Mountain School Timeline


  • North Cascades Institute is created and begins with adult seminar program and elderhostel sessions


  • North Cascades Institute receives first grant for school-based education program Backyard to Backcountry. Youth Education Coordinator hired to conduct outreach to schools on wilderness through classroom presentations and write grants for program expansion and serves as a founding board member for the Environmental Education Association of Washington


  • The Institute receives funding for a 3-week pilot program to bring 6 classes camping in the North Cascades. The program is called Mountain School and is designed for a 5th grade audience


  • The Institute runs a full spring season of Mountain School at the Newhalem Campground. Park Service interpreters act as hike leaders
  • Mountain Camp, a summer youth program based at the Colonial Creek Campground on Lake Diablo, begins first season with 3 week-long sessions for ages 10—12
  • Institute forms partnership with the Mt. Baker District of the US Forest Service to offer a fall Mountain School session at Baker Lake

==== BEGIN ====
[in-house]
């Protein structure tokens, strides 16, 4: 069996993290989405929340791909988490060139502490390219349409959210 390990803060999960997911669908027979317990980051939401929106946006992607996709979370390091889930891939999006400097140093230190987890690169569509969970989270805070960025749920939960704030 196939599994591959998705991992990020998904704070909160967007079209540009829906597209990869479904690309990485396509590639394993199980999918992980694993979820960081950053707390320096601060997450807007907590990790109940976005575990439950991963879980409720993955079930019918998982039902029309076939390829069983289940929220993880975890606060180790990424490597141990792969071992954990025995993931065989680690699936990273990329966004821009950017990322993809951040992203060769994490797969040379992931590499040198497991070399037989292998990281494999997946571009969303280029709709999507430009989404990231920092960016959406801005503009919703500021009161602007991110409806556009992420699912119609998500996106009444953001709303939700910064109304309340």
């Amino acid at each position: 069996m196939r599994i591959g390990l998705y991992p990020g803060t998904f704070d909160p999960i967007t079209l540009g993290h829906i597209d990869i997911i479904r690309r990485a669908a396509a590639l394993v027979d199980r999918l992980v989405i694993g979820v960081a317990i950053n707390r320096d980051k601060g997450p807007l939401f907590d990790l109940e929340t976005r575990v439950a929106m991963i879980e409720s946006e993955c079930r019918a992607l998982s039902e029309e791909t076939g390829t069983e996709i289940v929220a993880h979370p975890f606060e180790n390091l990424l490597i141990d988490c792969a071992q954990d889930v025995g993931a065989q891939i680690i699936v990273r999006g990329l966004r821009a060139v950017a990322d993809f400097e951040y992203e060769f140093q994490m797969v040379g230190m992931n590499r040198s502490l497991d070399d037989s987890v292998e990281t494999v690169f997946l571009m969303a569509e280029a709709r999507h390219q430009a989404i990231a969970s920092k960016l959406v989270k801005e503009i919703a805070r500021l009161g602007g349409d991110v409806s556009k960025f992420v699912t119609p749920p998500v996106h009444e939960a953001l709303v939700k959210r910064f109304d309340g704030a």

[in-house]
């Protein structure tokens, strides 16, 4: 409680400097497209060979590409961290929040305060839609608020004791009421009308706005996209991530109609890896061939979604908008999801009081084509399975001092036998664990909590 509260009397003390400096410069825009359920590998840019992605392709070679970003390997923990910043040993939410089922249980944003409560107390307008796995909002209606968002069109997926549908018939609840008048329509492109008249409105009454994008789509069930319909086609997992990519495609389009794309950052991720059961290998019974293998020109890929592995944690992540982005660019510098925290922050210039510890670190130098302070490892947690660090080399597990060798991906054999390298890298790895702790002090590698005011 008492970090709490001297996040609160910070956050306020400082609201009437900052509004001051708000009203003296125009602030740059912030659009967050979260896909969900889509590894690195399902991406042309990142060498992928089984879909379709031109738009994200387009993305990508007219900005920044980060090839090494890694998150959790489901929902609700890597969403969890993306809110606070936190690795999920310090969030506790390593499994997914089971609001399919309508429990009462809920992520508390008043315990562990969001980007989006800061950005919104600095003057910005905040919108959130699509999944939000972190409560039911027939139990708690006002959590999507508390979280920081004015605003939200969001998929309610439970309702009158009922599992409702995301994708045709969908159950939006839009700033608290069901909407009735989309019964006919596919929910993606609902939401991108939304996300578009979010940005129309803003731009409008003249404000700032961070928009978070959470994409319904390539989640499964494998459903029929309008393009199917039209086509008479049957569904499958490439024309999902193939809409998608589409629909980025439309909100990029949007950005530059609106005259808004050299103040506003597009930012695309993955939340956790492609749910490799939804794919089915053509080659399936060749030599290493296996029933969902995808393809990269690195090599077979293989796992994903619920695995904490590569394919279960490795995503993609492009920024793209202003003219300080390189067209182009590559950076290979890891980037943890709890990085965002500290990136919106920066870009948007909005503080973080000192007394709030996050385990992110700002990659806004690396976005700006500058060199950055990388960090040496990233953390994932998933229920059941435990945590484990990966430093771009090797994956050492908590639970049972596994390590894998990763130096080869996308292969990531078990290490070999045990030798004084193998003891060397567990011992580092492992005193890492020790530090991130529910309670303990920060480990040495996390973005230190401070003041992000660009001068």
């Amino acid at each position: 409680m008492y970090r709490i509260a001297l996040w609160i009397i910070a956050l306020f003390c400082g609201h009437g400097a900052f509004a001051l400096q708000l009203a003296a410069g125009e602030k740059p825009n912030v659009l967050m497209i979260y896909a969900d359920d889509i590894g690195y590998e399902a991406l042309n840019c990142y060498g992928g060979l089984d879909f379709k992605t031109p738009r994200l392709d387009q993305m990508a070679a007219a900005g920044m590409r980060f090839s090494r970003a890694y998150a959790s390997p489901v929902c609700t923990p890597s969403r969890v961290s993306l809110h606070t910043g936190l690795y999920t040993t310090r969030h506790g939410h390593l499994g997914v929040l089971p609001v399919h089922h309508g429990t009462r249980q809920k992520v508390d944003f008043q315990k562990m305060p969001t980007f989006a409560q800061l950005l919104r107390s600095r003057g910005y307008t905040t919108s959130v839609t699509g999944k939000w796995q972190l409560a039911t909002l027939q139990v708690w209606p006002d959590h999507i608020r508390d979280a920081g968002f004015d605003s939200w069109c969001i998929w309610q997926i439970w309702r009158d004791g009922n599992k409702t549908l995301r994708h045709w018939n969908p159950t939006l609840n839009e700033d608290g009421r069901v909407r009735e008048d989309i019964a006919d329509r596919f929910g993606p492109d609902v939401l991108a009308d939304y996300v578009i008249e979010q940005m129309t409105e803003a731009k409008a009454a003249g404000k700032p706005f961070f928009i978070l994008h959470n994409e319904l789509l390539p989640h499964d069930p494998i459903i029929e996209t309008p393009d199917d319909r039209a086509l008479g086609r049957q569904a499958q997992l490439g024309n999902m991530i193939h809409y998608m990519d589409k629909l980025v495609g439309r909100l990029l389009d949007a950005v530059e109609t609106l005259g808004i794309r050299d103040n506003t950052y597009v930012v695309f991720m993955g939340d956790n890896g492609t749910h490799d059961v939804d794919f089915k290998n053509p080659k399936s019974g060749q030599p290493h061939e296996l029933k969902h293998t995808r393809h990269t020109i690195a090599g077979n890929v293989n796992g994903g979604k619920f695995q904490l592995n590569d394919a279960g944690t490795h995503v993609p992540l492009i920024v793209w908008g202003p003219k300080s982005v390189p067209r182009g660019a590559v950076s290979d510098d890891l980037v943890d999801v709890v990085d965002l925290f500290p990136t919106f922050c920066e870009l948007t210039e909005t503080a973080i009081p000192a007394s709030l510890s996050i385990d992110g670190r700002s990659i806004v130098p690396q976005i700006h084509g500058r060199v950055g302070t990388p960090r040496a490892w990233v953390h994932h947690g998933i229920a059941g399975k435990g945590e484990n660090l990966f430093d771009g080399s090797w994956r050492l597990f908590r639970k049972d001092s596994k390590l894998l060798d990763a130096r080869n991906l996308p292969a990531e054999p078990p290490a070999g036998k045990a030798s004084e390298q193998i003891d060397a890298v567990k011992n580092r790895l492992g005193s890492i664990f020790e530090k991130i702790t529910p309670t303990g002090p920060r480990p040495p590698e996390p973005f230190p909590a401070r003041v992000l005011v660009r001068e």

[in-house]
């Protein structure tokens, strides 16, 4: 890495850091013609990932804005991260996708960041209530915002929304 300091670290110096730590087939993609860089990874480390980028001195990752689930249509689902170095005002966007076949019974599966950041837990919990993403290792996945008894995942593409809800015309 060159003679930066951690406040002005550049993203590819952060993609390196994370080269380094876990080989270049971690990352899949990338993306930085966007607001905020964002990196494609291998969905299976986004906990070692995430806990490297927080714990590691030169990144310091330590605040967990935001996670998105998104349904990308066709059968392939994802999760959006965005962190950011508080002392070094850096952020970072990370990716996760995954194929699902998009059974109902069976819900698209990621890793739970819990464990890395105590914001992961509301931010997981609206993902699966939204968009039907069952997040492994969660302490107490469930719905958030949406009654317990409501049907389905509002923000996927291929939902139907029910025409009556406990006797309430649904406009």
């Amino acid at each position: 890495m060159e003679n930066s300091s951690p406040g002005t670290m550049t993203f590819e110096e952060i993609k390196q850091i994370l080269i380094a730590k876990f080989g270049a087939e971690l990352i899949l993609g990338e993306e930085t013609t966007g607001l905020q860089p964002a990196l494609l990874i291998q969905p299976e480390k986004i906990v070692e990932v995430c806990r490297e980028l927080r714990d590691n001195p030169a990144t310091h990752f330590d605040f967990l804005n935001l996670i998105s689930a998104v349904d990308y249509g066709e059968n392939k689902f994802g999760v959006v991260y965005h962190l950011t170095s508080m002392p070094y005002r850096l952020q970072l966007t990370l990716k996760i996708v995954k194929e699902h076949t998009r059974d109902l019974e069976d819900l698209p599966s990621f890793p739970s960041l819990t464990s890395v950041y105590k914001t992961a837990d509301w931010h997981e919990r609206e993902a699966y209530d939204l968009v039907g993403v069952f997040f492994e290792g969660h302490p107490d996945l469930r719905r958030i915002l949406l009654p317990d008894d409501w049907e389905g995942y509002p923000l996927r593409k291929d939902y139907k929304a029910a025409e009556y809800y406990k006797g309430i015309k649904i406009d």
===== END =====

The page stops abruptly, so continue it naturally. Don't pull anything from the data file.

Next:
• Living with Mountains and Teaching for Wilderness curriculum guides created


  • Spring and fall Mountain School seasons at Newhalem. The relationship with the National Park Service deepens. Teacher guide and student journal is created
  • First WWU undergraduate interns recruited to work with Mountain School. 3 interns from WWU assist program coordinator. Program staff is now Mountain School Coordinator, 3 interns/season and NPS interpreters


  • Fundraising allows the Institute to hire a seasonal employee as a cook for the program! Intern pool climbs to 5
  • Sharing the Skagit book and subsequent fundraising leads to creation of the Skagit Watershed Education Project (SWEP), a watershed education program for schools in the Skagit Watershed



  • “Big green,” an army surplus MASH tent, is acquired from the army in Fort Lewis and becomes the new shelter for Mountain School
  • Cooperative agreement instituted with Mt. Vernon School District to bring all 5th graders in the district to Mountain School